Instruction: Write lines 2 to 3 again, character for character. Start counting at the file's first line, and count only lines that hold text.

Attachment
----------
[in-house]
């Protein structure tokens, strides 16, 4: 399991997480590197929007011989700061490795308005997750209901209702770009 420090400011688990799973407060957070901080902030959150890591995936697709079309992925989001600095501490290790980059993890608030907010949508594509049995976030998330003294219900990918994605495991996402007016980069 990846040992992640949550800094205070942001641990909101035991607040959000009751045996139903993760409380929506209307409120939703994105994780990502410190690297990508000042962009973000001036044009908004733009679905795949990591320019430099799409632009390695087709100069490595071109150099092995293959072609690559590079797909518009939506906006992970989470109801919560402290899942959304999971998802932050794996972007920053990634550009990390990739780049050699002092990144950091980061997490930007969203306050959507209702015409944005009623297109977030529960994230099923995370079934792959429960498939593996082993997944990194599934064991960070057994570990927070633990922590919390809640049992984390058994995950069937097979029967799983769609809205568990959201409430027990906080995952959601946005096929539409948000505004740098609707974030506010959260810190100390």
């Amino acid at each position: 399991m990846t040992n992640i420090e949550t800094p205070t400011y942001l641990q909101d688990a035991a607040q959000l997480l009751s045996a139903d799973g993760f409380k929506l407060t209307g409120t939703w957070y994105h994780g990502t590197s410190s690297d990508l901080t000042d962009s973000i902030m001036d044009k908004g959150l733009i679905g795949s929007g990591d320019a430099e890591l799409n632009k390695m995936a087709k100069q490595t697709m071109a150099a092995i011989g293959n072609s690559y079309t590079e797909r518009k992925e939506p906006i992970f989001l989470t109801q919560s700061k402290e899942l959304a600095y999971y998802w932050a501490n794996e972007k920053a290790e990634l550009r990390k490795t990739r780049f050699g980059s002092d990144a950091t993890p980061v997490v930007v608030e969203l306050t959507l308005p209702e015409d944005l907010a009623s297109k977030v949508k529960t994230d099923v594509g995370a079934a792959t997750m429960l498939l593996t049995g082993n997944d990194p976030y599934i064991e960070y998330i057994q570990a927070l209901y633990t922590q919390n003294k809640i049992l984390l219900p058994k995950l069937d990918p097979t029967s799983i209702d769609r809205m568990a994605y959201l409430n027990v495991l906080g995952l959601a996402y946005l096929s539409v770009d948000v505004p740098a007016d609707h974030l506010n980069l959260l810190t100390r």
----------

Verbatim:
């Protein structure tokens, strides 16, 4: 399991997480590197929007011989700061490795308005997750209901209702770009 420090400011688990799973407060957070901080902030959150890591995936697709079309992925989001600095501490290790980059993890608030907010949508594509049995976030998330003294219900990918994605495991996402007016980069 990846040992992640949550800094205070942001641990909101035991607040959000009751045996139903993760409380929506209307409120939703994105994780990502410190690297990508000042962009973000001036044009908004733009679905795949990591320019430099799409632009390695087709100069490595071109150099092995293959072609690559590079797909518009939506906006992970989470109801919560402290899942959304999971998802932050794996972007920053990634550009990390990739780049050699002092990144950091980061997490930007969203306050959507209702015409944005009623297109977030529960994230099923995370079934792959429960498939593996082993997944990194599934064991960070057994570990927070633990922590919390809640049992984390058994995950069937097979029967799983769609809205568990959201409430027990906080995952959601946005096929539409948000505004740098609707974030506010959260810190100390």
């Amino acid at each position: 399991m990846t040992n992640i420090e949550t800094p205070t400011y942001l641990q909101d688990a035991a607040q959000l997480l009751s045996a139903d799973g993760f409380k929506l407060t209307g409120t939703w957070y994105h994780g990502t590197s410190s690297d990508l901080t000042d962009s973000i902030m001036d044009k908004g959150l733009i679905g795949s929007g990591d320019a430099e890591l799409n632009k390695m995936a087709k100069q490595t697709m071109a150099a092995i011989g293959n072609s690559y079309t590079e797909r518009k992925e939506p906006i992970f989001l989470t109801q919560s700061k402290e899942l959304a600095y999971y998802w932050a501490n794996e972007k920053a290790e990634l550009r990390k490795t990739r780049f050699g980059s002092d990144a950091t993890p980061v997490v930007v608030e969203l306050t959507l308005p209702e015409d944005l907010a009623s297109k977030v949508k529960t994230d099923v594509g995370a079934a792959t997750m429960l498939l593996t049995g082993n997944d990194p976030y599934i064991e960070y998330i057994q570990a927070l209901y633990t922590q919390n003294k809640i049992l984390l219900p058994k995950l069937d990918p097979t029967s799983i209702d769609r809205m568990a994605y959201l409430n027990v495991l906080g995952l959601a996402y946005l096929s539409v770009d948000v505004p740098a007016d609707h974030l506010n980069l959260l810190t100390r």